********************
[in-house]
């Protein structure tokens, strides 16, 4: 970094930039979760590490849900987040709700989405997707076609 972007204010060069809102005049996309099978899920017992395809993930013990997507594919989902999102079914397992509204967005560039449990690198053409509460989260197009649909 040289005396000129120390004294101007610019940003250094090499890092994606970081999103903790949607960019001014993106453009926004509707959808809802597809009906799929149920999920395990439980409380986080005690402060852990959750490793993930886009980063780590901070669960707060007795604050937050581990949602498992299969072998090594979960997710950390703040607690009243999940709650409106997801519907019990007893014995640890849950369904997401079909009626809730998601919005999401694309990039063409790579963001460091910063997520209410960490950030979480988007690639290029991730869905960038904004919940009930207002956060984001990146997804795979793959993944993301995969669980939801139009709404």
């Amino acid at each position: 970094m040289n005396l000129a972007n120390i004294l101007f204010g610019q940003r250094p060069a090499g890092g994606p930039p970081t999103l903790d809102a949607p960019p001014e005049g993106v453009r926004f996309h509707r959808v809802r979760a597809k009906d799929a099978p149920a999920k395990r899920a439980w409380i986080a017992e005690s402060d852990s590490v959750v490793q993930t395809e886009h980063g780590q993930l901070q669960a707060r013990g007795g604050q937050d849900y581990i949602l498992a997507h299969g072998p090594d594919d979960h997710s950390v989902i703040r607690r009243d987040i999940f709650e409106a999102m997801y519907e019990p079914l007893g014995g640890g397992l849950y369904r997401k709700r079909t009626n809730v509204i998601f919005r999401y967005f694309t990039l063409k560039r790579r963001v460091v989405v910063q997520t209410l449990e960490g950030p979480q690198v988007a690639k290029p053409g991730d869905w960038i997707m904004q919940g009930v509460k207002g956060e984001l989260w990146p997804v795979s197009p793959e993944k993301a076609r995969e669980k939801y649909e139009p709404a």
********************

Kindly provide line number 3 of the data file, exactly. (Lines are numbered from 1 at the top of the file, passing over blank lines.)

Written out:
């Amino acid at each position: 970094m040289n005396l000129a972007n120390i004294l101007f204010g610019q940003r250094p060069a090499g890092g994606p930039p970081t999103l903790d809102a949607p960019p001014e005049g993106v453009r926004f996309h509707r959808v809802r979760a597809k009906d799929a099978p149920a999920k395990r899920a439980w409380i986080a017992e005690s402060d852990s590490v959750v490793q993930t395809e886009h980063g780590q993930l901070q669960a707060r013990g007795g604050q937050d849900y581990i949602l498992a997507h299969g072998p090594d594919d979960h997710s950390v989902i703040r607690r009243d987040i999940f709650e409106a999102m997801y519907e019990p079914l007893g014995g640890g397992l849950y369904r997401k709700r079909t009626n809730v509204i998601f919005r999401y967005f694309t990039l063409k560039r790579r963001v460091v989405v910063q997520t209410l449990e960490g950030p979480q690198v988007a690639k290029p053409g991730d869905w960038i997707m904004q919940g009930v509460k207002g956060e984001l989260w990146p997804v795979s197009p793959e993944k993301a076609r995969e669980k939801y649909e139009p709404a």